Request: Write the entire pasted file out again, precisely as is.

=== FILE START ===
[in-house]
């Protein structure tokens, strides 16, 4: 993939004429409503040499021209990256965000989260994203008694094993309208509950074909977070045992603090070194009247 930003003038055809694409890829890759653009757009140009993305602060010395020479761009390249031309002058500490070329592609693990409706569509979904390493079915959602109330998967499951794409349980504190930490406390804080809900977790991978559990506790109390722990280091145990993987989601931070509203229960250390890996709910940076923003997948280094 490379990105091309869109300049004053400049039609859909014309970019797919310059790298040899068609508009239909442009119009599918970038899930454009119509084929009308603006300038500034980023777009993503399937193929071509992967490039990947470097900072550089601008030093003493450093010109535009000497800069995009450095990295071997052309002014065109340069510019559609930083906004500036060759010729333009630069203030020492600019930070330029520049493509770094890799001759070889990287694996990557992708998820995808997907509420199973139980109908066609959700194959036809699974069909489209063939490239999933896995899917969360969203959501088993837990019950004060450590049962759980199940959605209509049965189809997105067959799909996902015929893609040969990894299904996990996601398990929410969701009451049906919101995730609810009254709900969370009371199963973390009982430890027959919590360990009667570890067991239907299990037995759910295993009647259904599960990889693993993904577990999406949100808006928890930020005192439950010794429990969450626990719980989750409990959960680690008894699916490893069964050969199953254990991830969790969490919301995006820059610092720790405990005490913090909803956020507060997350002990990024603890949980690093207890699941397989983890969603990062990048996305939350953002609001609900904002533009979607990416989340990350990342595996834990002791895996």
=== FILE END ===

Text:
[in-house]
């Protein structure tokens, strides 16, 4: 993939004429409503040499021209990256965000989260994203008694094993309208509950074909977070045992603090070194009247 930003003038055809694409890829890759653009757009140009993305602060010395020479761009390249031309002058500490070329592609693990409706569509979904390493079915959602109330998967499951794409349980504190930490406390804080809900977790991978559990506790109390722990280091145990993987989601931070509203229960250390890996709910940076923003997948280094 490379990105091309869109300049004053400049039609859909014309970019797919310059790298040899068609508009239909442009119009599918970038899930454009119509084929009308603006300038500034980023777009993503399937193929071509992967490039990947470097900072550089601008030093003493450093010109535009000497800069995009450095990295071997052309002014065109340069510019559609930083906004500036060759010729333009630069203030020492600019930070330029520049493509770094890799001759070889990287694996990557992708998820995808997907509420199973139980109908066609959700194959036809699974069909489209063939490239999933896995899917969360969203959501088993837990019950004060450590049962759980199940959605209509049965189809997105067959799909996902015929893609040969990894299904996990996601398990929410969701009451049906919101995730609810009254709900969370009371199963973390009982430890027959919590360990009667570890067991239907299990037995759910295993009647259904599960990889693993993904577990999406949100808006928890930020005192439950010794429990969450626990719980989750409990959960680690008894699916490893069964050969199953254990991830969790969490919301995006820059610092720790405990005490913090909803956020507060997350002990990024603890949980690093207890699941397989983890969603990062990048996305939350953002609001609900904002533009979607990416989340990350990342595996834990002791895996």